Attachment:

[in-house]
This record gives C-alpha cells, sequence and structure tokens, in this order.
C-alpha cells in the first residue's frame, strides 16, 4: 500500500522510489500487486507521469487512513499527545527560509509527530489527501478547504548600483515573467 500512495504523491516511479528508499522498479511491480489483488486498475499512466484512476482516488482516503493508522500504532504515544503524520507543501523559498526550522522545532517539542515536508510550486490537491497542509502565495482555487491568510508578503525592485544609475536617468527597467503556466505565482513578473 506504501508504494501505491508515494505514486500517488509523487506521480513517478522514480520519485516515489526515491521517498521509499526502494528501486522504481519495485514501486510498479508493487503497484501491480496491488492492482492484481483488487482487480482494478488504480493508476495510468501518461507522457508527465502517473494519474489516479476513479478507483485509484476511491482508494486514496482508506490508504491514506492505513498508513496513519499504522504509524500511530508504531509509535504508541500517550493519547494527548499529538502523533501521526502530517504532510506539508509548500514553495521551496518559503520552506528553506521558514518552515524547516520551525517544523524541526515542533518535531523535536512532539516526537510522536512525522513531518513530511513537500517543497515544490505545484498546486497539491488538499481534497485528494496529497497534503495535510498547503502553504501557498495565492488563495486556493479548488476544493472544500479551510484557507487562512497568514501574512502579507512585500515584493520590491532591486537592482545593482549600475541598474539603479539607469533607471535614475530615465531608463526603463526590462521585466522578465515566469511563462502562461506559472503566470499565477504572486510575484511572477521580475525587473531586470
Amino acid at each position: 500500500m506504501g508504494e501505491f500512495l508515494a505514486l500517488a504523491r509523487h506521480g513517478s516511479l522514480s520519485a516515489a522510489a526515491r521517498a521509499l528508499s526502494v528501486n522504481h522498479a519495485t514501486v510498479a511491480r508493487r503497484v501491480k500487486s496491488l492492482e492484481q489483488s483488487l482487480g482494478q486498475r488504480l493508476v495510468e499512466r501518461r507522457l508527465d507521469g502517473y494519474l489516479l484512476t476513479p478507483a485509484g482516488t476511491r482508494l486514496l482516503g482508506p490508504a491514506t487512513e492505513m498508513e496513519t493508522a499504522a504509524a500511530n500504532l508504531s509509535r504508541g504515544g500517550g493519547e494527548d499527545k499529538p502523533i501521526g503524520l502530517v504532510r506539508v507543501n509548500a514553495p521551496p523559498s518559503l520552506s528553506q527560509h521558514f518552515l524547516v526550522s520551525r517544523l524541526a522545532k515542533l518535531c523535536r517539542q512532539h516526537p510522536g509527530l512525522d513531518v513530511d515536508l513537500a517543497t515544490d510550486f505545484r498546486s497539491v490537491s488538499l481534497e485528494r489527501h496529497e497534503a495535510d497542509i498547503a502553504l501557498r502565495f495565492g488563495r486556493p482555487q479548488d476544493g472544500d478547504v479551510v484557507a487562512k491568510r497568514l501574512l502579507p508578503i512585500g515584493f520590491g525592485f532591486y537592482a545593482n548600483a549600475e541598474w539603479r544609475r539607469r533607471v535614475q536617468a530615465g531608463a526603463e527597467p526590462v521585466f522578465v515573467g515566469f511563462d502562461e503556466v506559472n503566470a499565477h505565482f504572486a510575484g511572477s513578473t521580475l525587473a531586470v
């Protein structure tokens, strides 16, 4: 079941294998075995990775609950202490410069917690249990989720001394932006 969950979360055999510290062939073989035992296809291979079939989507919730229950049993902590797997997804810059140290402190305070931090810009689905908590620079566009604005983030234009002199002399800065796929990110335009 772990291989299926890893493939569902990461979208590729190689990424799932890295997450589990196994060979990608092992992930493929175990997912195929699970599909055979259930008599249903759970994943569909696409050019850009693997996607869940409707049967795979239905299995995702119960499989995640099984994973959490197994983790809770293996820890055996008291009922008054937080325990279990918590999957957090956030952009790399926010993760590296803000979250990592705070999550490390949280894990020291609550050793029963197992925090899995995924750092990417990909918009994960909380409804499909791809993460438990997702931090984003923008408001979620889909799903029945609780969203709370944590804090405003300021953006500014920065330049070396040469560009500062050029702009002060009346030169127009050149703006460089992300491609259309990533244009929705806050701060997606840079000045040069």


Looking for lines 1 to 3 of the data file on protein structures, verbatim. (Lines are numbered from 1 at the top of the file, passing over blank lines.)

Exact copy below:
[in-house]
This record gives C-alpha cells, sequence and structure tokens, in this order.
C-alpha cells in the first residue's frame, strides 16, 4: 500500500522510489500487486507521469487512513499527545527560509509527530489527501478547504548600483515573467 500512495504523491516511479528508499522498479511491480489483488486498475499512466484512476482516488482516503493508522500504532504515544503524520507543501523559498526550522522545532517539542515536508510550486490537491497542509502565495482555487491568510508578503525592485544609475536617468527597467503556466505565482513578473 506504501508504494501505491508515494505514486500517488509523487506521480513517478522514480520519485516515489526515491521517498521509499526502494528501486522504481519495485514501486510498479508493487503497484501491480496491488492492482492484481483488487482487480482494478488504480493508476495510468501518461507522457508527465502517473494519474489516479476513479478507483485509484476511491482508494486514496482508506490508504491514506492505513498508513496513519499504522504509524500511530508504531509509535504508541500517550493519547494527548499529538502523533501521526502530517504532510506539508509548500514553495521551496518559503520552506528553506521558514518552515524547516520551525517544523524541526515542533518535531523535536512532539516526537510522536512525522513531518513530511513537500517543497515544490505545484498546486497539491488538499481534497485528494496529497497534503495535510498547503502553504501557498495565492488563495486556493479548488476544493472544500479551510484557507487562512497568514501574512502579507512585500515584493520590491532591486537592482545593482549600475541598474539603479539607469533607471535614475530615465531608463526603463526590462521585466522578465515566469511563462502562461506559472503566470499565477504572486510575484511572477521580475525587473531586470